Over the centuries, many religious and secular creeds have offered us a vision of the common good. In the forefront of these has been Christianity. Christian faith, and its institutional expression through the church, has at best provided the world with a transforming and inspirational vision of what life at its most human is all about. Even a secular society can still mourn at the destruction of a great cathedral like Notre Dame.
Yet, as Christians, we are slowly having to accept that the church which Christendom bequeathed us is no longer fit for purpose. The evidence is not just in its numerical decline – at least in the West. It is brought home by the fact that the church as we have it – from the tired old institutions of Europe to the burgeoning Pentecostal churches of the South – remains captive to clericalism, paternalism, fundamentalism and, above all, sectarianism. The ecumenical vision of the past century has faded and we are left with a church – Orthodox, Episcopal and Pentecostal – still fragmenting. To make matters worse, the legacy of child abuse within so many churches undermines the last vestiges of credibility for a good number within wider society.
A new narrative
A renewed Christian narrative to inform and empower the universal quest for community is now imperative. At its heart is the good news of the kingdom. To be meaningful to our age, it is a narrative which must focus not only on the sovereignty of God, but also the call to the whole of humankind to become ‘a chosen people, a royal priesthood, a holy nation, God’s special possession, that (we) may declare the praises of him who called (us) out of darkness into his wonderful light.’ In short, the new narrative is about God’s promise that our world can and must become a universal and inclusive community – a kingdom community. As I have described elsewhere, the gifts of that community include life to the full, liberation from the destructiveness of evil and for justice and peace, love of neighbour and care for stranger, and an openness to learning what it means to be one world.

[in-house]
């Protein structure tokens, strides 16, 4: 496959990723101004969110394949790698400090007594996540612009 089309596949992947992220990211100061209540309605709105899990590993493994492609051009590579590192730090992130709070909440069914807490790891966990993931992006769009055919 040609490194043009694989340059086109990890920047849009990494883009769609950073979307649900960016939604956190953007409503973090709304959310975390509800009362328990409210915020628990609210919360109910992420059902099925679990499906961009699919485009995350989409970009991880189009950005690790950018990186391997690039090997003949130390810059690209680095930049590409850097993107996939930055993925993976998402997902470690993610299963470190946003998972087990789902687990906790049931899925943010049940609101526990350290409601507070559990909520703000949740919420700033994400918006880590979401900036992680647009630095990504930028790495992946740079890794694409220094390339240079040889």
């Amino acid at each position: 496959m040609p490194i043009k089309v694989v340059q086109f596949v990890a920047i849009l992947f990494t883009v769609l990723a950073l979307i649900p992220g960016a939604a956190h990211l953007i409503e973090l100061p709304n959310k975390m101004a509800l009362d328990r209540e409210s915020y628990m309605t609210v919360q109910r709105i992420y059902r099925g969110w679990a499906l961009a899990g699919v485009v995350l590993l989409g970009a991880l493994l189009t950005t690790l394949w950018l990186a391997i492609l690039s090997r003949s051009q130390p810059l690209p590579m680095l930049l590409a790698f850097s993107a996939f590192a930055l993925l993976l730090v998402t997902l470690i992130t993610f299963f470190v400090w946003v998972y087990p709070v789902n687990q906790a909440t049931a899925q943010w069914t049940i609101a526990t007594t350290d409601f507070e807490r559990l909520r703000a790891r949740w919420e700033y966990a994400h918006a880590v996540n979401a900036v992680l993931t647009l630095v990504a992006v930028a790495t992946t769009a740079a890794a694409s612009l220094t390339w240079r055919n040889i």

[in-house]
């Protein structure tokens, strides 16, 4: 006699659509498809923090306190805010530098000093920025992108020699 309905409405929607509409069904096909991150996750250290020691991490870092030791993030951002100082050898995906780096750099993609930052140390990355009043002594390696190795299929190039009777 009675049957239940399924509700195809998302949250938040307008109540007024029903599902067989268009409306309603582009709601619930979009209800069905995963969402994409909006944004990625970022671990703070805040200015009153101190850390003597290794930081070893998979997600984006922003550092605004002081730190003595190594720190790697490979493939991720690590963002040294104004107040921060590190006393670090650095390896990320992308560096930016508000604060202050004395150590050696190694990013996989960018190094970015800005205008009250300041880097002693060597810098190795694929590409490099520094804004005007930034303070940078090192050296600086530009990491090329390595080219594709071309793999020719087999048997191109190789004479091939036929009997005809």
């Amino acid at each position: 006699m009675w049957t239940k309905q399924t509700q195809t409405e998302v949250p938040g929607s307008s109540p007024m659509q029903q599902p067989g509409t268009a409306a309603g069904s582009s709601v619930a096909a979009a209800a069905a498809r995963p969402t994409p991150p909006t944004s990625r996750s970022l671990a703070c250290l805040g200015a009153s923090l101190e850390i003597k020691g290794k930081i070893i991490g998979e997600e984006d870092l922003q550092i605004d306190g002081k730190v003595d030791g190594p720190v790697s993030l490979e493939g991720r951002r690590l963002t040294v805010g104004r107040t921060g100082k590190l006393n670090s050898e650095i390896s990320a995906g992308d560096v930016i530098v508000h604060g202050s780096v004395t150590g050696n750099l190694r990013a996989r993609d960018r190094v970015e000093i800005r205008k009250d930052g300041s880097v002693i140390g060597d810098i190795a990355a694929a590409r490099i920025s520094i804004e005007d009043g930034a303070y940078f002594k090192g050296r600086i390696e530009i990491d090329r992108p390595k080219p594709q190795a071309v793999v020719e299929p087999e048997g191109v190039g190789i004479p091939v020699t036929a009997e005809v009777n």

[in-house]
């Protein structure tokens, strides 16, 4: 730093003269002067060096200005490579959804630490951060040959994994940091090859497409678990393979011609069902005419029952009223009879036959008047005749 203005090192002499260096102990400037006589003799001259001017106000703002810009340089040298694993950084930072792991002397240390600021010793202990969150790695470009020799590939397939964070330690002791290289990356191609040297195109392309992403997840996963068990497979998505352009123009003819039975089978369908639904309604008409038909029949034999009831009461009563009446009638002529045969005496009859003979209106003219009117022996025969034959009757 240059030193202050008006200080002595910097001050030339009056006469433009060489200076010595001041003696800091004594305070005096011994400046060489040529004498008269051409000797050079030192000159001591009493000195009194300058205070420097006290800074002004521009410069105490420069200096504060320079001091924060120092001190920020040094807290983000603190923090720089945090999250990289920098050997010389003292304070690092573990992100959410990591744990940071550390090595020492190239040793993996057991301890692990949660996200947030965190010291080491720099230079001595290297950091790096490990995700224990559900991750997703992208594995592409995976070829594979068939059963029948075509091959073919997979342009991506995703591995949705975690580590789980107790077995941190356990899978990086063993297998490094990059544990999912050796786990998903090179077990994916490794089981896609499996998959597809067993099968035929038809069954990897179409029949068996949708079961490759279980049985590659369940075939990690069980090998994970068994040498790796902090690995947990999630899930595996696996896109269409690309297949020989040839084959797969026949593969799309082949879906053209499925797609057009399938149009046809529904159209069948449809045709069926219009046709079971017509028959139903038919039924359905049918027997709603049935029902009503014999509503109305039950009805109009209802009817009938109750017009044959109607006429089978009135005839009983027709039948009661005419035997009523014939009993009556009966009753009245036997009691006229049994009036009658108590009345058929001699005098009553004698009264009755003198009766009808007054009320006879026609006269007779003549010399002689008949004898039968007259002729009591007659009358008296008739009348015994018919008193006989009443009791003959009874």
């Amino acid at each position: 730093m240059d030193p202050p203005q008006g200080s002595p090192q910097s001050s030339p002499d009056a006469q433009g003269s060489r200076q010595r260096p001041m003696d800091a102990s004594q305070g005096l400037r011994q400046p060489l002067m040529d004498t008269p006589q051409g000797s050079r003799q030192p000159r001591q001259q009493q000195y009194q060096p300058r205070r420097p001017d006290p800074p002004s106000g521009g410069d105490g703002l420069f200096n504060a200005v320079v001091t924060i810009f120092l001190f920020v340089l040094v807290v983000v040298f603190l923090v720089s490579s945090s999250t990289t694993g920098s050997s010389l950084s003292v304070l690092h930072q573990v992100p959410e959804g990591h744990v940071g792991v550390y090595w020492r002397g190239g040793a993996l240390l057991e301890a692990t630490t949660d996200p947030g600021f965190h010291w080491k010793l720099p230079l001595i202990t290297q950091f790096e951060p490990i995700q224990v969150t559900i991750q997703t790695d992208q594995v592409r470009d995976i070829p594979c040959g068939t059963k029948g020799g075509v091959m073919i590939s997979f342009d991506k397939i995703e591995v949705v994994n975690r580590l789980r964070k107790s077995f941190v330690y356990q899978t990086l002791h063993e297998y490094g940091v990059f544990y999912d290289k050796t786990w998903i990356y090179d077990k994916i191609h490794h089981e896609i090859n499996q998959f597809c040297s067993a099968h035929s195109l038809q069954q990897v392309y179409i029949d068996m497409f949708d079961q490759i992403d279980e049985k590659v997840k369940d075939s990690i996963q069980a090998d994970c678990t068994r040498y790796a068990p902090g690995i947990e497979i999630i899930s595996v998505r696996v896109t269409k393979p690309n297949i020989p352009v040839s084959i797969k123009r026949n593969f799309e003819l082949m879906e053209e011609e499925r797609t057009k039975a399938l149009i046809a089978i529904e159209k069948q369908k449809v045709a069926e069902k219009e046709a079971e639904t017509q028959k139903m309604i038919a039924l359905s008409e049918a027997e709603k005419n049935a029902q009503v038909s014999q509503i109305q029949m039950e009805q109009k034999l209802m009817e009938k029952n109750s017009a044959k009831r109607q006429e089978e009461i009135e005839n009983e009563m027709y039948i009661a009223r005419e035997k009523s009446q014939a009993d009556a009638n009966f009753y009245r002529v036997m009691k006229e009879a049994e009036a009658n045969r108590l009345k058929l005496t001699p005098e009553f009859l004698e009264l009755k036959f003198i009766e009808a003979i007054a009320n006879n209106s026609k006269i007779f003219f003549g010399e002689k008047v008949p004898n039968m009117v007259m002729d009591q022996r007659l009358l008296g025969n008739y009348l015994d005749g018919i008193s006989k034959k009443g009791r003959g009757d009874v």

A diaconal church
If we as Christians are to communicate the amazing offer of the gifts of the kingdom community to a world in crisis, then we have to discover a new way of being church. The foundational hall-mark of such a church must be servanthood. As the people of God, we have to become servants of the kingdom community and servants of humankind. Such a church is first and foremost ‘a diaconal church’.